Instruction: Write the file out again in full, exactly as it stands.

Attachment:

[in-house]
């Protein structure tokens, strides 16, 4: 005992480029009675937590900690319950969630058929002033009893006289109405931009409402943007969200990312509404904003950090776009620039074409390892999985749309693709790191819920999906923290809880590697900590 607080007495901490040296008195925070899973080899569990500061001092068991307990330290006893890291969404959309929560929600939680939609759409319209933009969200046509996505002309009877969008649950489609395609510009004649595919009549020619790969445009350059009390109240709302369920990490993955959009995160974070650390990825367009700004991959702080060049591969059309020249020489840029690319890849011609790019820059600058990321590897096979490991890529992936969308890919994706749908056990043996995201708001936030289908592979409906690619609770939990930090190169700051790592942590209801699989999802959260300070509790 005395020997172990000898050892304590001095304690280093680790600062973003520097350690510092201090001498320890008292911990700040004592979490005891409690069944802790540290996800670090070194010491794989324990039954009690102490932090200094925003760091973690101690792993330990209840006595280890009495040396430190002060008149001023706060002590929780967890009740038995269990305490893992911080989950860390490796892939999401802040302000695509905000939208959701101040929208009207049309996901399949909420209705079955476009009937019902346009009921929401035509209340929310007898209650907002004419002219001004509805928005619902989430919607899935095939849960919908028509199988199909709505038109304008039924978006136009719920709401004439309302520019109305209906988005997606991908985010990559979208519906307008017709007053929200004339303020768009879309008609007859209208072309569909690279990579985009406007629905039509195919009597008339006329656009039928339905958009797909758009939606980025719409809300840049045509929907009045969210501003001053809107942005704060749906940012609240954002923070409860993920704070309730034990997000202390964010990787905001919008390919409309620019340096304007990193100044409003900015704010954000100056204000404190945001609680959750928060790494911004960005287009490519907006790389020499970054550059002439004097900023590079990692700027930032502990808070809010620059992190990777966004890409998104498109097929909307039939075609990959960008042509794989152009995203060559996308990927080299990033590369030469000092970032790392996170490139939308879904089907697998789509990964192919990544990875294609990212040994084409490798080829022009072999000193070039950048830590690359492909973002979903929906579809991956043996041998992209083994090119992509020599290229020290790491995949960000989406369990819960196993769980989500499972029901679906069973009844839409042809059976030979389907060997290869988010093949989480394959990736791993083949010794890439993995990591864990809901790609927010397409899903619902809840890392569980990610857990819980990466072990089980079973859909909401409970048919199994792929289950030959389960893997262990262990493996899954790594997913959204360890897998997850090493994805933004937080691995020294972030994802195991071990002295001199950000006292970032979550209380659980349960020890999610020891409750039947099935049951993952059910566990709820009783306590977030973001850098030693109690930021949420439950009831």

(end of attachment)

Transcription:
[in-house]
């Protein structure tokens, strides 16, 4: 005992480029009675937590900690319950969630058929002033009893006289109405931009409402943007969200990312509404904003950090776009620039074409390892999985749309693709790191819920999906923290809880590697900590 607080007495901490040296008195925070899973080899569990500061001092068991307990330290006893890291969404959309929560929600939680939609759409319209933009969200046509996505002309009877969008649950489609395609510009004649595919009549020619790969445009350059009390109240709302369920990490993955959009995160974070650390990825367009700004991959702080060049591969059309020249020489840029690319890849011609790019820059600058990321590897096979490991890529992936969308890919994706749908056990043996995201708001936030289908592979409906690619609770939990930090190169700051790592942590209801699989999802959260300070509790 005395020997172990000898050892304590001095304690280093680790600062973003520097350690510092201090001498320890008292911990700040004592979490005891409690069944802790540290996800670090070194010491794989324990039954009690102490932090200094925003760091973690101690792993330990209840006595280890009495040396430190002060008149001023706060002590929780967890009740038995269990305490893992911080989950860390490796892939999401802040302000695509905000939208959701101040929208009207049309996901399949909420209705079955476009009937019902346009009921929401035509209340929310007898209650907002004419002219001004509805928005619902989430919607899935095939849960919908028509199988199909709505038109304008039924978006136009719920709401004439309302520019109305209906988005997606991908985010990559979208519906307008017709007053929200004339303020768009879309008609007859209208072309569909690279990579985009406007629905039509195919009597008339006329656009039928339905958009797909758009939606980025719409809300840049045509929907009045969210501003001053809107942005704060749906940012609240954002923070409860993920704070309730034990997000202390964010990787905001919008390919409309620019340096304007990193100044409003900015704010954000100056204000404190945001609680959750928060790494911004960005287009490519907006790389020499970054550059002439004097900023590079990692700027930032502990808070809010620059992190990777966004890409998104498109097929909307039939075609990959960008042509794989152009995203060559996308990927080299990033590369030469000092970032790392996170490139939308879904089907697998789509990964192919990544990875294609990212040994084409490798080829022009072999000193070039950048830590690359492909973002979903929906579809991956043996041998992209083994090119992509020599290229020290790491995949960000989406369990819960196993769980989500499972029901679906069973009844839409042809059976030979389907060997290869988010093949989480394959990736791993083949010794890439993995990591864990809901790609927010397409899903619902809840890392569980990610857990819980990466072990089980079973859909909401409970048919199994792929289950030959389960893997262990262990493996899954790594997913959204360890897998997850090493994805933004937080691995020294972030994802195991071990002295001199950000006292970032979550209380659980349960020890999610020891409750039947099935049951993952059910566990709820009783306590977030973001850098030693109690930021949420439950009831």